ON THE RECEPTION OF
POP ART IN BELGIUM
1-2 DECEMBER 2011
ROYAL MUSEUMS OF
FINE ARTS OF BELGIUM
Open cinema: Pop art and the moving image
- Stefanie Stallschus
Pop art was described as a permanent staging of the tension between mass culture and high art (Barthes 1997). In fact after pop art the boundaries between high and low can no longer be taken for granted and thus it played a leading role in what might be called the democratisation of art and culture in different national and international contexts (Mercer 2007). One of its particular features lies in the artistic approach of appropriation: not only contents and design elements of mass media products were adopted, but also techniques, methods, and dispositifs. It is only consistent that many artists get into experimenting with different technical equipment in the field of photography, film etc.
In particular the moving image practices were widespread in the art scenes in the USA as well as in Europe. The artists regarded it as a very contemporary medium without a tradition in art world. The film installation in the exhibition 12 environments in Bern (1968) has been announced as an "open cinema", which is a potent metaphor for the desires and longings associated to the medium. Moreover artist cinema functioned as an experimental platform, since it was closely related with a hybridzation of visual art, installation, performance, poetry, music, and everyday-day life - very typical for the sixties (Leighton 2008).
The moving image was not only all around in vogue but also enforced an exchange and international networking between the art scenes of different countries. Since the distribution of the artist films was seldom organised professionally, it depended on direct and individual contacts. Furthermore, the collaborative mode of film led to numerous artistic cooperations. For example, visiting artists got involved in film projects of the Andy Warhol factory just as well as some of the factory stars work together with artists in Europe on film projects.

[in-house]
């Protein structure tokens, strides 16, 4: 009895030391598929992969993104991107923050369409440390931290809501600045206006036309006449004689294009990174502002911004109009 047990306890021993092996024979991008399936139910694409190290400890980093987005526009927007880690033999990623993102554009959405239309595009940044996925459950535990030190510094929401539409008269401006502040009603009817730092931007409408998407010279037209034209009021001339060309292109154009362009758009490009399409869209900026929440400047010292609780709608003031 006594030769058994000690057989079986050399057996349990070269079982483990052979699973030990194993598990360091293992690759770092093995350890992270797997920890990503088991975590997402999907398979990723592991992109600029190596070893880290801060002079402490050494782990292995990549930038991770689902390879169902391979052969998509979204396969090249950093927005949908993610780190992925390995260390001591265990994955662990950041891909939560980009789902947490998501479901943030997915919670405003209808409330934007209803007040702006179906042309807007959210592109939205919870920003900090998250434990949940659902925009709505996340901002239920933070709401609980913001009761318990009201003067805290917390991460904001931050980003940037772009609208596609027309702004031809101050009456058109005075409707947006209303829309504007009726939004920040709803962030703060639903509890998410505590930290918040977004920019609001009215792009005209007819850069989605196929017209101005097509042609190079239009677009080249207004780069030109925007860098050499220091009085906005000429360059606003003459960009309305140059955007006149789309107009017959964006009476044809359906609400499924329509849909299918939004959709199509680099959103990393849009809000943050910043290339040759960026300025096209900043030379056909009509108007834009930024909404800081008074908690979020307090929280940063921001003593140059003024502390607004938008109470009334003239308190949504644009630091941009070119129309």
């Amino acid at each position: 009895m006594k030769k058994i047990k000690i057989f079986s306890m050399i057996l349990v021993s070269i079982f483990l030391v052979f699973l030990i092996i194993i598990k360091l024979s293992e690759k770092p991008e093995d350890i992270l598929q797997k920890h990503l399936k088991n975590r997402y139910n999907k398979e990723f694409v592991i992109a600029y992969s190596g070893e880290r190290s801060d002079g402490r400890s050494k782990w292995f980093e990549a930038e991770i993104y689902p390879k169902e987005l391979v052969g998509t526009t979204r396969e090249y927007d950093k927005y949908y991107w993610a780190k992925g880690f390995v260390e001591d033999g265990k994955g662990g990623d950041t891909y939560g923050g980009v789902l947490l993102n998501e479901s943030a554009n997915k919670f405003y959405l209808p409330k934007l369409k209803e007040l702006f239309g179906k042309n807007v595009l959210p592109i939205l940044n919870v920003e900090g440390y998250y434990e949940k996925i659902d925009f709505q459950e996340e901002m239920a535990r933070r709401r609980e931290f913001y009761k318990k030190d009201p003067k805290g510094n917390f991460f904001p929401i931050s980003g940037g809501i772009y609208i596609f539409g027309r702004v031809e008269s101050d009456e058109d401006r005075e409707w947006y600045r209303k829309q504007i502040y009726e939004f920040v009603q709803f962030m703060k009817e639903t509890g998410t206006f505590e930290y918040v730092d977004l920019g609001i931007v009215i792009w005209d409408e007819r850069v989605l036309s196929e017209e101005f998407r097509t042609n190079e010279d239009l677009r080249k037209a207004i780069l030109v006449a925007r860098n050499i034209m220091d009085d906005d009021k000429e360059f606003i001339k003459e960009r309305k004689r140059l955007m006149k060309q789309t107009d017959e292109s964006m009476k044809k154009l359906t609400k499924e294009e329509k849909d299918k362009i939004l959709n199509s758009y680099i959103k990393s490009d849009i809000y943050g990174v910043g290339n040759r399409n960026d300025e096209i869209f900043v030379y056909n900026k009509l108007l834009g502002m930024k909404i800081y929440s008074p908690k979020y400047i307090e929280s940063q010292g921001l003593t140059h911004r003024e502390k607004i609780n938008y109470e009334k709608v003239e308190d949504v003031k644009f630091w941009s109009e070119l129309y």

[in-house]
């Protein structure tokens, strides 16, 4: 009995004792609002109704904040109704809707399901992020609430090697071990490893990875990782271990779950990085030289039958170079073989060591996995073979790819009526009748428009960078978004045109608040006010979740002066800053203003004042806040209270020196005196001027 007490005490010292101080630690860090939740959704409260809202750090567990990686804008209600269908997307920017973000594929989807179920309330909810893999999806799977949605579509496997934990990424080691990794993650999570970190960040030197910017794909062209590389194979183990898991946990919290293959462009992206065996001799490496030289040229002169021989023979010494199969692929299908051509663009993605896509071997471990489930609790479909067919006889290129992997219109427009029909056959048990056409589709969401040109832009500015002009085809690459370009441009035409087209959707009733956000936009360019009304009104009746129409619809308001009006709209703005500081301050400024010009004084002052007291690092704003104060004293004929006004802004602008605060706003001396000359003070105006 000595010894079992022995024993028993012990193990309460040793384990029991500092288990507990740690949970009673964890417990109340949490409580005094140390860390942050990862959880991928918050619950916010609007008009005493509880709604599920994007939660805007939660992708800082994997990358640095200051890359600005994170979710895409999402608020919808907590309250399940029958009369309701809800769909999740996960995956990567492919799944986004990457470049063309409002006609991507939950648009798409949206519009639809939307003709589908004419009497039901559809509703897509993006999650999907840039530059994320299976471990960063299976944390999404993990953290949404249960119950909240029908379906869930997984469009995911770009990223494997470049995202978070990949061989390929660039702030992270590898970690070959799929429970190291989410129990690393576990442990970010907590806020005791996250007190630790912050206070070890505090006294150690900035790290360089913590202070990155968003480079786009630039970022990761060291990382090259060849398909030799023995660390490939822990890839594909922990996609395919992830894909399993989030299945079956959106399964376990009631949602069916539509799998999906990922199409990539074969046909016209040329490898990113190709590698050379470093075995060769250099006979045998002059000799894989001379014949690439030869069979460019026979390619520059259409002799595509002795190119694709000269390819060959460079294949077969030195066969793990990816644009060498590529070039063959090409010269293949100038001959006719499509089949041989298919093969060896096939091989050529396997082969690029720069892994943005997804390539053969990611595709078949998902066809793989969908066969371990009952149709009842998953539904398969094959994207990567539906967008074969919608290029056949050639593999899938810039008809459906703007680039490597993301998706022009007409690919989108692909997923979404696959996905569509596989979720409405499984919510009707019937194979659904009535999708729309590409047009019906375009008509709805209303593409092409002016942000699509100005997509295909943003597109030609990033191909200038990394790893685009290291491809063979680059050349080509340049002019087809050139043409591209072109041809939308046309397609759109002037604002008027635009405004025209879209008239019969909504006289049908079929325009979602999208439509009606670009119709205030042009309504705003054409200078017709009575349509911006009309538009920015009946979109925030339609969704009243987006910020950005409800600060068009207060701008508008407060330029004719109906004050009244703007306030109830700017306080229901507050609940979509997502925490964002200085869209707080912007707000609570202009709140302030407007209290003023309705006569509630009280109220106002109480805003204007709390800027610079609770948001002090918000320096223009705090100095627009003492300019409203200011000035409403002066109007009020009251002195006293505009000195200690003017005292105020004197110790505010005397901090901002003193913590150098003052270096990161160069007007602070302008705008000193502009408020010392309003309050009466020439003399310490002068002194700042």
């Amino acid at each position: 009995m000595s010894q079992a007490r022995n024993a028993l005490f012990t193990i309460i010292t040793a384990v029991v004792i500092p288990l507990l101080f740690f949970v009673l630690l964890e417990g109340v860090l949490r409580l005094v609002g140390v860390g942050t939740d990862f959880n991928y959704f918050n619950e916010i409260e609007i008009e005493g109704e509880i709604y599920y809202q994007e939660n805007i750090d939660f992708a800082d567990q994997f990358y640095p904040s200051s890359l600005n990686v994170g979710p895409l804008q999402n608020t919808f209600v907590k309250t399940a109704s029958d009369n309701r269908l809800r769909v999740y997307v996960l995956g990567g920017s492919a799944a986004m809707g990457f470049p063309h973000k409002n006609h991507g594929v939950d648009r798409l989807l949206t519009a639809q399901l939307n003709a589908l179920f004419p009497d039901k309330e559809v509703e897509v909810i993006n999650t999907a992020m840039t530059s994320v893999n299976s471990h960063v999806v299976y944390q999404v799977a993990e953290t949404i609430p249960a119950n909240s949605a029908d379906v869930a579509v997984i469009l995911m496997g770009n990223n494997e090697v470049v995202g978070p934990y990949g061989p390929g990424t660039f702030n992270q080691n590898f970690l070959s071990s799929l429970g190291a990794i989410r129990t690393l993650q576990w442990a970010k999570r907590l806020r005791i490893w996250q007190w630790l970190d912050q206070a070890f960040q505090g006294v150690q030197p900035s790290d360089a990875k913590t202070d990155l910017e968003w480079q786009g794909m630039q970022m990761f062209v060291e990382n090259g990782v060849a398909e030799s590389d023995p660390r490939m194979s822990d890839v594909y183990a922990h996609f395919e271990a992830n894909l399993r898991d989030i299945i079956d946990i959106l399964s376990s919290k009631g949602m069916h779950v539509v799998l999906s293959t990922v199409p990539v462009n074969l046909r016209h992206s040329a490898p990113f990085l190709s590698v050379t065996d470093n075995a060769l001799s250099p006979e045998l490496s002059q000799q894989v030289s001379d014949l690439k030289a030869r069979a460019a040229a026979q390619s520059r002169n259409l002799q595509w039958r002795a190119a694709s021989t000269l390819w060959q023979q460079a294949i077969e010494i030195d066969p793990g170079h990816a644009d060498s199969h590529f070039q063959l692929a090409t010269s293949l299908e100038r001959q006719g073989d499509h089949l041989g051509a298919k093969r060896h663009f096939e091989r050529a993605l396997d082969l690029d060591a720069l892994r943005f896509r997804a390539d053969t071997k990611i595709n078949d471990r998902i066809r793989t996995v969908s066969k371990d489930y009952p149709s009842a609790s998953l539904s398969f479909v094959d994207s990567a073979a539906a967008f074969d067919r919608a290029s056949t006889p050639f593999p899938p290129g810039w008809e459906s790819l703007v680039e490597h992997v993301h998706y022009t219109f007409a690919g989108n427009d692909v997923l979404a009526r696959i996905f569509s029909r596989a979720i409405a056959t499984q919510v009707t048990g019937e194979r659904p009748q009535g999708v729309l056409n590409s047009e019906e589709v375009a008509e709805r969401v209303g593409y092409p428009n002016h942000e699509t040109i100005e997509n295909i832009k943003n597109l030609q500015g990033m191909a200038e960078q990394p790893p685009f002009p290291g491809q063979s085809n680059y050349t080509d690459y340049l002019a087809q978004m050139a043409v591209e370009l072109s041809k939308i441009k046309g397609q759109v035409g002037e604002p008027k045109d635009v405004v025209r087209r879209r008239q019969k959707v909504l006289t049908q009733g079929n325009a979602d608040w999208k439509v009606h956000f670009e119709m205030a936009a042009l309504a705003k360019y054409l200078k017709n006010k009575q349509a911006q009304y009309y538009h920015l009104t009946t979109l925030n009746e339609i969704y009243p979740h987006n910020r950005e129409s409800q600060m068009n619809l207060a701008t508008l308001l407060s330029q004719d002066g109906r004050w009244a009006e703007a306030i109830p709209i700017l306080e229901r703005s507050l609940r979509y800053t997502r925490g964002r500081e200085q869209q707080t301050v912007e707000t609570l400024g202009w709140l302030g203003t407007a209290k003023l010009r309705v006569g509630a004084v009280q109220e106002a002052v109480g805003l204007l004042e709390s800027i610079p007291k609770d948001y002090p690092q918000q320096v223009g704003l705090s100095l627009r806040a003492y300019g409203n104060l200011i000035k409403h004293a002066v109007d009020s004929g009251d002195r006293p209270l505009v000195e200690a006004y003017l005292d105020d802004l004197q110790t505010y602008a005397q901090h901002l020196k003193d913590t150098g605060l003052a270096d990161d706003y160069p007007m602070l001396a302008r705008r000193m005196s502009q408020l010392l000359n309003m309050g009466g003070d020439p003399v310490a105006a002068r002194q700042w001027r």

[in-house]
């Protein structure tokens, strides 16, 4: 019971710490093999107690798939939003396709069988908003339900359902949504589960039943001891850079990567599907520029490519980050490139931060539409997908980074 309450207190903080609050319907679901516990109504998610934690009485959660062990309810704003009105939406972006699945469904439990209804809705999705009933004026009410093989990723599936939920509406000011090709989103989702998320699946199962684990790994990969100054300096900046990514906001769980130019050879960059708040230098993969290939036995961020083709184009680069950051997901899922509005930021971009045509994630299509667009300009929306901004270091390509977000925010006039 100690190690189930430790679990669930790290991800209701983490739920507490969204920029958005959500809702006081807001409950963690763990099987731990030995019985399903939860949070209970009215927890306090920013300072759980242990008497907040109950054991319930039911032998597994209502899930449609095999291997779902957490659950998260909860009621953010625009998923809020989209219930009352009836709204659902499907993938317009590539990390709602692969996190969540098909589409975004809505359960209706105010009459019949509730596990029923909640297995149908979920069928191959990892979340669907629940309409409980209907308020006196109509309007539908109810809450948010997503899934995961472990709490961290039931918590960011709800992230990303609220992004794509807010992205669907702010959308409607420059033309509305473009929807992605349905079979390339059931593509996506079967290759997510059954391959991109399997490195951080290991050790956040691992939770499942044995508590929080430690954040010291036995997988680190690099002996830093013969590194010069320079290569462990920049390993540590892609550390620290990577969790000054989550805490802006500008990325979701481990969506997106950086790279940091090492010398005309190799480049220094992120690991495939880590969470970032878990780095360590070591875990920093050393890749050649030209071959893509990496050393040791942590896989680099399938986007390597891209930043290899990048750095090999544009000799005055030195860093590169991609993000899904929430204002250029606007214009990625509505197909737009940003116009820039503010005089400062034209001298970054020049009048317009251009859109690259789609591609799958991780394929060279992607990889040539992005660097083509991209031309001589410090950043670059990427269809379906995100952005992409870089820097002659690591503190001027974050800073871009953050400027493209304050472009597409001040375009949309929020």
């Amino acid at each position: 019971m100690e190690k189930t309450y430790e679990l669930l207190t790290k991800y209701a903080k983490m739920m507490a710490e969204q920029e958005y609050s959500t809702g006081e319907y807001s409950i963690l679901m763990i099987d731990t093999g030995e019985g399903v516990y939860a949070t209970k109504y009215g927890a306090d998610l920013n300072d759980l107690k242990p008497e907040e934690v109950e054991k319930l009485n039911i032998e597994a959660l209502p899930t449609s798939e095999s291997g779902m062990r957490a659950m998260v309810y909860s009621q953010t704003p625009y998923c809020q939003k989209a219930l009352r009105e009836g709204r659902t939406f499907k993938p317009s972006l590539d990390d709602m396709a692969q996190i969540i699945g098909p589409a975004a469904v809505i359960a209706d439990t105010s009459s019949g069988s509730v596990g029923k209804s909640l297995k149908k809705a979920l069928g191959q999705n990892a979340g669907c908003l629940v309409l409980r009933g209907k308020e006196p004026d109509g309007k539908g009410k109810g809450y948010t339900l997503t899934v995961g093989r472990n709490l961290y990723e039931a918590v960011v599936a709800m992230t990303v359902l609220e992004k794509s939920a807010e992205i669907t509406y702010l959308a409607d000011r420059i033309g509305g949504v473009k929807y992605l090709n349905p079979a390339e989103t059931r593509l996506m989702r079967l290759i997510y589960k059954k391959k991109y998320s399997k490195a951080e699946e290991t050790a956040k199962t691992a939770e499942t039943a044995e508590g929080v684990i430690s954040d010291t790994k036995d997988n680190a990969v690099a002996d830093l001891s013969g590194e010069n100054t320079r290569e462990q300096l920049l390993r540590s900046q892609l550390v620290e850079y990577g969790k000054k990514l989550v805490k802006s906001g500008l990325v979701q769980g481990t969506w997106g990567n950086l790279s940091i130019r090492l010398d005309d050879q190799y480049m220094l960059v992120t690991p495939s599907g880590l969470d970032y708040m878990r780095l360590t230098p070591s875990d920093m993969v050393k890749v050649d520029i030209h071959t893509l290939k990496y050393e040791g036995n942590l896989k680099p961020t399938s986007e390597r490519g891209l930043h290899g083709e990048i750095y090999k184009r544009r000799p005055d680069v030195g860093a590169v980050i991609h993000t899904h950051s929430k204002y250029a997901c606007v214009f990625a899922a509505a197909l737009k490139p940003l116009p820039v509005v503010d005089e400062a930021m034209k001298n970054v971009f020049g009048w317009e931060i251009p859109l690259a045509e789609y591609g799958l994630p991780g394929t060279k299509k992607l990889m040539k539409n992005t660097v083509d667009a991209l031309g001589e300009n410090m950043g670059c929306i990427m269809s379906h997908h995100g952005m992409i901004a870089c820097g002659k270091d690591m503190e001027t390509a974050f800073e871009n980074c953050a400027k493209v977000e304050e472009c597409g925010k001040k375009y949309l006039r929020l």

Based on examples the presentation will give an introduction to the motives and methods of artists were using the moving image in the USA, France, Italy, and Germany. The focus lies on the international character of the moving image practices, the interventions in local contexts they made possible and the exchange between the different centres of Pop art in the sixties driven by artist cinema.
Barthes, Roland: That Old Thing , Art, in: Steven Henry Madoff (ed.): Pop Art. A critical History,Berkely/ London 1997, 370-374.
Leighton, Tanya (ed.): Art and the Moving Image. A Critical Reader, London 2008.
Mercer, Kobena (ed.): Pop Art and Vernacular Culture, Cambridge/ London 2007, (Annotating art's histories - cross-cultural perspectives in the visual arts 3).
Stefanie Stallschus, Dr. des. (Art History), works as a Lecturer and Research Associate at the Academy of Media Arts Cologne, Germany. In 2003 she wrote her master's thesis on the Canadian media artist Michael Snow and completed her dissertation on "Between the images: Cinema as experiment field for Pop Art" 2009 (publication forthcoming), both at the Freie Universität Berlin, Germany. Supervisors were Prof. Dr. Gregor Stemmrich and Prof. Dr. Hans Ulrich Reck.